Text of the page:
[LinuxBIOS] Adding Support for ATA Freeze Command.
stuge-linuxbios at cdy.org
Sun May 22 05:06:37 CEST 2005
On Sat, May 21, 2005 at 04:26:01PM +0100, Ralph Corderoy wrote:
> > On Sat, May 21, 2005 at 10:43:42AM +0100, Ralph Corderoy wrote:
> > > Are people generally aware of the ATA security commands?
> > No, probably not. Certainly not if people means everyone with a ATA
> > drive.
> No, sorry, I meant people on the list.
Oh, ok. Well, by now everyone should be aware. :)
> > 1. Find that higher level password from someone other than the
> > manufacturer.
> The manufacturer tends to set it to something unique and keeps a
> record of it against the unit's serial number.
Oh, ok, then that wont work.
> > 2. Build custom hardware or just a custom BIOS to do a brute
> > force search for the password in the drive.
> After five failed attempts the drive refuses to do anything more
> until a hardware reset or power cycle.
Right. Some drives I've had even had a limit of three attempts.
> Custom hardware could do the reset but I don't know if it's within
> the ability of a BIOS?
It's certainly possible to add a simple reset circuitry using common
components (one resistor+one transistor) on e.g. a parallell port and
control it from the BIOS. Just twisting wires together with component
pins would be enough, and doable in any environment.
> I am aware that someone in the UK has built hardware that can
> brute-force it in under 12 hours.
Ok. I haven't made any tests even though I've thought about this
matter earlier, but 12 hours feels a bit short. I guess it isn't
particularly CPU intensive though, no encryption, just add one and
send, with the occasional reset..
> > LinuxBIOS initializes the chipset and the payload may use the chipset
> > to speak to a disk.
> Right. So it's not LinuxBIOS itself that would be involved.
Well.. See discussion below.
> > I'm not sure this functionality really belongs in the init part of
> > LinuxBIOS,
> No, I don't think it does unless there's already ATA commands in
> there that talk to a drive.
Right. There aren't. But..
> > but perhaps you could have it added to Linux if it isn't already
> > available there through ioctl() calls.
> It's possible in Linux already at the system call level, and
> recently hdparm added support through its -F option -- the c't
> article's author sent a patch IIRC, but by the time Linux is
> running is a bit late. A malicious program running under Linux
> where Freeze has already been done by hdparm could write to the MBR
> causing the password to be set on the next boot. That's unless the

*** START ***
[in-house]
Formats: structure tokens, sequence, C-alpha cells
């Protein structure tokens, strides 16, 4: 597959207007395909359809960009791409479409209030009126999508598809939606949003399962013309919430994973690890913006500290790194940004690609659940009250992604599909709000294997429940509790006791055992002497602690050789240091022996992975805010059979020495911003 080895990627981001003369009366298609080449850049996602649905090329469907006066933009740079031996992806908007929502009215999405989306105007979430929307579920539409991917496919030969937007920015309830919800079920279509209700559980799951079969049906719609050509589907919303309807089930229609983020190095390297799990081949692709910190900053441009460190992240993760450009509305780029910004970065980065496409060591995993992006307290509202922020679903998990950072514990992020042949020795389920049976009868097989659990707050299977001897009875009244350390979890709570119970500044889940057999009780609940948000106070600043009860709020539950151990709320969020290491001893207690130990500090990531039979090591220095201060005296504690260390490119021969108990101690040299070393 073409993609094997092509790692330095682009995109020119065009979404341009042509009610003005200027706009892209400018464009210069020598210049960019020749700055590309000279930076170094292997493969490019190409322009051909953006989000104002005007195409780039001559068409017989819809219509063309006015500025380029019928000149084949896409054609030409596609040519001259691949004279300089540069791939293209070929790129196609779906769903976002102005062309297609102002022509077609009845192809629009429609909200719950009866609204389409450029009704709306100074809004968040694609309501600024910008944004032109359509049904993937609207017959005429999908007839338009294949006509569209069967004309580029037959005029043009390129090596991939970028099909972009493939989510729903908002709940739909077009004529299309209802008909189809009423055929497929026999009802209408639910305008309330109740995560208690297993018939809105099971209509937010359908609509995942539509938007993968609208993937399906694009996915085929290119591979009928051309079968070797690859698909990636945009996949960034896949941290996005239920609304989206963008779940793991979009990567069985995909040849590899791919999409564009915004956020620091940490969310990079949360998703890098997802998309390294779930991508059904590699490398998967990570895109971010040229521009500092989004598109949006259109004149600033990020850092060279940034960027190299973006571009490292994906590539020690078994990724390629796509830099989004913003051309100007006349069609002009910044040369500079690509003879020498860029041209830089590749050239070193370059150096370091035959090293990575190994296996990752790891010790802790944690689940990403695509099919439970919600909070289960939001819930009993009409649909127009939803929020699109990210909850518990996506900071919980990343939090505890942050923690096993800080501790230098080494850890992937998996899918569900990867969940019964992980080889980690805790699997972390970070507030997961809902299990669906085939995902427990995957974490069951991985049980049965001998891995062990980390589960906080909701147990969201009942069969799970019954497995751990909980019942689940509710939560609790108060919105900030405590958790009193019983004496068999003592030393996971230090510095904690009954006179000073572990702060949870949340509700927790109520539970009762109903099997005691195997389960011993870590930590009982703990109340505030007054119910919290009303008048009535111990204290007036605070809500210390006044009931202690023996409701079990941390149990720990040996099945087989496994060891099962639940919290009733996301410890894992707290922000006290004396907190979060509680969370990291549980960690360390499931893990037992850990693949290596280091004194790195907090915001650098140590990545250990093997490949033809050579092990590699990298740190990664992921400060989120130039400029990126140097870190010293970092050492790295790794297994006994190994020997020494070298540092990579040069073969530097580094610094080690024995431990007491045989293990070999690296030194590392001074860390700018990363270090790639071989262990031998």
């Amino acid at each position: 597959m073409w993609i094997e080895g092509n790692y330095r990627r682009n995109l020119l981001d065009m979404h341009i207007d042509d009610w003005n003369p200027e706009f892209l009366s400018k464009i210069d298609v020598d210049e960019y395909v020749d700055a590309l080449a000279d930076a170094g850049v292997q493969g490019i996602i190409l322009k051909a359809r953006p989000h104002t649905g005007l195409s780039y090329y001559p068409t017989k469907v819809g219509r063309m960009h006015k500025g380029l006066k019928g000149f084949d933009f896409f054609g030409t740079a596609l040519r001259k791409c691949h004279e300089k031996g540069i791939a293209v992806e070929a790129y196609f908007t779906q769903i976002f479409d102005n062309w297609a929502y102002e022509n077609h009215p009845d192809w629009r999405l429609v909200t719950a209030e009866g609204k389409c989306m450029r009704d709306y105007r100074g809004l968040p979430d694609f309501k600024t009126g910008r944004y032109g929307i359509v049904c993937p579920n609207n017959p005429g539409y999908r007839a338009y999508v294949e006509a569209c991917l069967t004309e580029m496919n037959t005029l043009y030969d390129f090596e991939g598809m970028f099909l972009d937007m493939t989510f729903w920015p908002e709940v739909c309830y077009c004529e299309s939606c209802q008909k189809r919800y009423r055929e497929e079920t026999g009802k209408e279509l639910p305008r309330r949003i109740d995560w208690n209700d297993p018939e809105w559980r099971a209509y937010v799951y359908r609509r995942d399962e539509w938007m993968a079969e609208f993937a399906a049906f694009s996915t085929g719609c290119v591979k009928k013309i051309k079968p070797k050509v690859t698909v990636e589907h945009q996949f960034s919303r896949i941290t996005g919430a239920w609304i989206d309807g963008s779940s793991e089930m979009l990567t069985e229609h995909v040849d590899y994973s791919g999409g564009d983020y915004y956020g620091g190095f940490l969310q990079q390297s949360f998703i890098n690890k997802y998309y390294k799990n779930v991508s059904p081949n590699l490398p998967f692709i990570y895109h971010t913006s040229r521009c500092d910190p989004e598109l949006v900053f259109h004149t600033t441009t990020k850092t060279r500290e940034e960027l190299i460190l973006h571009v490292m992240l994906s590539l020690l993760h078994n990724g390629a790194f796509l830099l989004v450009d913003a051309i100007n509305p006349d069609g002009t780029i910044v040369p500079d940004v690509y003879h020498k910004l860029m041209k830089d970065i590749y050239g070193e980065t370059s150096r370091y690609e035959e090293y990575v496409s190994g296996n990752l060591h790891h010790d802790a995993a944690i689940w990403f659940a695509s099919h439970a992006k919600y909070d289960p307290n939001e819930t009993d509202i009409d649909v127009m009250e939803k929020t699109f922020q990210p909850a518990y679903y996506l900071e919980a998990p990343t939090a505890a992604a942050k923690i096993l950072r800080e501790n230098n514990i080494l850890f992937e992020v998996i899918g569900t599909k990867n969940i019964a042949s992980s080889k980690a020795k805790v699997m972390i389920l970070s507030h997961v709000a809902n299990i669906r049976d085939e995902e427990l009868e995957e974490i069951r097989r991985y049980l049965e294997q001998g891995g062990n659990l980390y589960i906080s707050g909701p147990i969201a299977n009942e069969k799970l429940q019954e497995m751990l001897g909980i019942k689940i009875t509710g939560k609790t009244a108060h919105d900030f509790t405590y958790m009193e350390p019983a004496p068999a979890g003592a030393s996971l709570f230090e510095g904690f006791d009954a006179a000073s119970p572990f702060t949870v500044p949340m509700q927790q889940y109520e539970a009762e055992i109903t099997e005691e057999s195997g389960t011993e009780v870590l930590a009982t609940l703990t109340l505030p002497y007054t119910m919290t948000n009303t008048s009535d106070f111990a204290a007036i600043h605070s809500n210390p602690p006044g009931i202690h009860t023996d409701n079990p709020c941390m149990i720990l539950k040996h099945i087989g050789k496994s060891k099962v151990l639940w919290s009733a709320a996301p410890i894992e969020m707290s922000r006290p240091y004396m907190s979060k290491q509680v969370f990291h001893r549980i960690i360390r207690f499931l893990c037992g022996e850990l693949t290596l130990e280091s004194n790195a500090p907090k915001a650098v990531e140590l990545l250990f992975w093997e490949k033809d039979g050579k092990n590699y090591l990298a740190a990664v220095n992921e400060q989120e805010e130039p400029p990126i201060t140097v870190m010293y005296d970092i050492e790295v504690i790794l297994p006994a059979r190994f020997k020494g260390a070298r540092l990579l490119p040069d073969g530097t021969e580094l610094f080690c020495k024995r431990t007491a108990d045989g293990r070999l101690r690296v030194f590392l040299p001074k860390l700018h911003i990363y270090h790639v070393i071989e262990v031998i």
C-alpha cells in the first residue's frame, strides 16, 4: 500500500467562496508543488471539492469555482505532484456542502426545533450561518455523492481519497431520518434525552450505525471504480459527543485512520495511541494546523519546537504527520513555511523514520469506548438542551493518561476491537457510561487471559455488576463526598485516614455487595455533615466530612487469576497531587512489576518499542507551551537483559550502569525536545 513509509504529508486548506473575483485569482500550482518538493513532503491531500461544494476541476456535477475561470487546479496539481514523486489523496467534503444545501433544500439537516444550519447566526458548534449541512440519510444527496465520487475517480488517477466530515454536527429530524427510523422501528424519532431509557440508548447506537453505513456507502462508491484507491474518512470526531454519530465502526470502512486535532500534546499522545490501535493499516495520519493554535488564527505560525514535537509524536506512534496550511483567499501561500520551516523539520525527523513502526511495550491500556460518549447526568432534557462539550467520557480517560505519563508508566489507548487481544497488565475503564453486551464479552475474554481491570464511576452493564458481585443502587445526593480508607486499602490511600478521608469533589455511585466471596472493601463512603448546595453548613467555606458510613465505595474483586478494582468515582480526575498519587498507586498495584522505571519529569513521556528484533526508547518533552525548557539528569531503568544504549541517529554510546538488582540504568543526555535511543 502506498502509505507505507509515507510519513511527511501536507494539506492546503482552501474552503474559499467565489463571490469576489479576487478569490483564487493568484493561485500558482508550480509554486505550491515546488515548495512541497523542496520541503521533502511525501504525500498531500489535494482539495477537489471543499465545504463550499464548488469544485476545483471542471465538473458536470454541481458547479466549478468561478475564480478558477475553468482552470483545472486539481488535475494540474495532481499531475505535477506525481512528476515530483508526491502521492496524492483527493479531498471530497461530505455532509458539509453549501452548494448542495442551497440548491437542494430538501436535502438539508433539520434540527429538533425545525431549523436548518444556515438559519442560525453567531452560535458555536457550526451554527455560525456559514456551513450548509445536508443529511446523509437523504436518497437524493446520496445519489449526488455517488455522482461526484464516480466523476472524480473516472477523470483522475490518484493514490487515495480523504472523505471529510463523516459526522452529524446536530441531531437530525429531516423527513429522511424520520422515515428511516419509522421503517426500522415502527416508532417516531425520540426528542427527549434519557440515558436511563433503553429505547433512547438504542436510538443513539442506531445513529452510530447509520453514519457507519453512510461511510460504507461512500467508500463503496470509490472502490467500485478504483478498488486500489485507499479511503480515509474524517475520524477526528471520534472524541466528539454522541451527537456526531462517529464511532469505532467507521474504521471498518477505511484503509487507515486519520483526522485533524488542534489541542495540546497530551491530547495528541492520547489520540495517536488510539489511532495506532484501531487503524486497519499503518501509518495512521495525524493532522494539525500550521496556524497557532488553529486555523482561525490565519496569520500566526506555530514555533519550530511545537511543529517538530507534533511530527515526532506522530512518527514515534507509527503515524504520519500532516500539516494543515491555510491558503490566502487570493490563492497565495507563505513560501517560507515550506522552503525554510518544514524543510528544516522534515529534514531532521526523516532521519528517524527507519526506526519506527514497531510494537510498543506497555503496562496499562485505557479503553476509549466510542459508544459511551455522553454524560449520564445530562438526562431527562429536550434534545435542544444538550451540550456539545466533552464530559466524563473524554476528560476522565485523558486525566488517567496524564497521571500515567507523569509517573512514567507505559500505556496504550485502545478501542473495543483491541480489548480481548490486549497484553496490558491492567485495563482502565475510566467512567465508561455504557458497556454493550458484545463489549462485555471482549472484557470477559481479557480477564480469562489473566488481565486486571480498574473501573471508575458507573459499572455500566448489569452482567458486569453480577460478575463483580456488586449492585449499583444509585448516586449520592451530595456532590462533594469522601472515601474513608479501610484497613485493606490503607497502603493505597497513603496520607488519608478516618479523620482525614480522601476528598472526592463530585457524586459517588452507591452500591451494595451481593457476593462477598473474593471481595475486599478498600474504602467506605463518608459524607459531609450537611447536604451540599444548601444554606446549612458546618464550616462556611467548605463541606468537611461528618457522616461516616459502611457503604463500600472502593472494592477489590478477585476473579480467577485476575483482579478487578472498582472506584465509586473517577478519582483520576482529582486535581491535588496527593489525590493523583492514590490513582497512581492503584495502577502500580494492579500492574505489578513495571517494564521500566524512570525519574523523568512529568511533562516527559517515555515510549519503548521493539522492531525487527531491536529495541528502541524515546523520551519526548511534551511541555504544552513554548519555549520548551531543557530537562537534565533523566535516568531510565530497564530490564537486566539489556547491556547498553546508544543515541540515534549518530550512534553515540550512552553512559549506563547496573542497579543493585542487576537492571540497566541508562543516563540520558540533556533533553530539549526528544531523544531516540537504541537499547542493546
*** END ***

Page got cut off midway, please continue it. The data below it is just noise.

> BIOS has done a Freeze before the MBR gets run.
My humble opinion is that you have much bigger problems if a
malicious program has root priviledges in your system.
Sure, if a security "hole" is easy to plug, why not plug it, but
there are many other security measures that can and should be used
on production systems with important data that are effective for
recovering from an attack of this kind as well as several others.
(Redundant hardware and storage, with external backups.)
> > There's a problem with the interaction required, LinuxBIOS has
> > always been designed to not require any configuration or options
> > to be handled interactively, which I think is good. Others will
> > of course disagree. :)
> It does need an element of configuration else the drive would
> always be frozen and the password could never be set. It sounds
> like FILO could be the place. Is that the standard `boot from a
> hard drive' payload with LinuxBIOS?
(See here about the things above.)
..yes.. At the moment, standalone FILO or the FILO included in
Etherboot is the standard boot-from-storage payload for most OSes.
The intention, however, has always been to use Linux as the boot-
from-anything payload and we're getting closer to that becoming
reality each day. The showstopper is flash ROM size, but that is
increasing on new mainboards, and LPC (where any size ROM can be
used) is getting much more popular as well.
Then, suddenly, the Linux kernel isn't so late in the boot process.
Remember, LinuxBIOS doesn't care about legacy junk such as the MBR,
it starts the payload immediately, as per compile-time configuration.
But, if the malicious program can write to MBR, it can also write a
new BIOS to flash. Rather than trying to stop root from destroying
hardware I'd prefer to make sure the system doesn't run as root or
make sure that the hardware can't be destroyed, or that it doesn't
matter if it IS destroyed. (Security commands unsupported or VMware
or frequent backups or ..)
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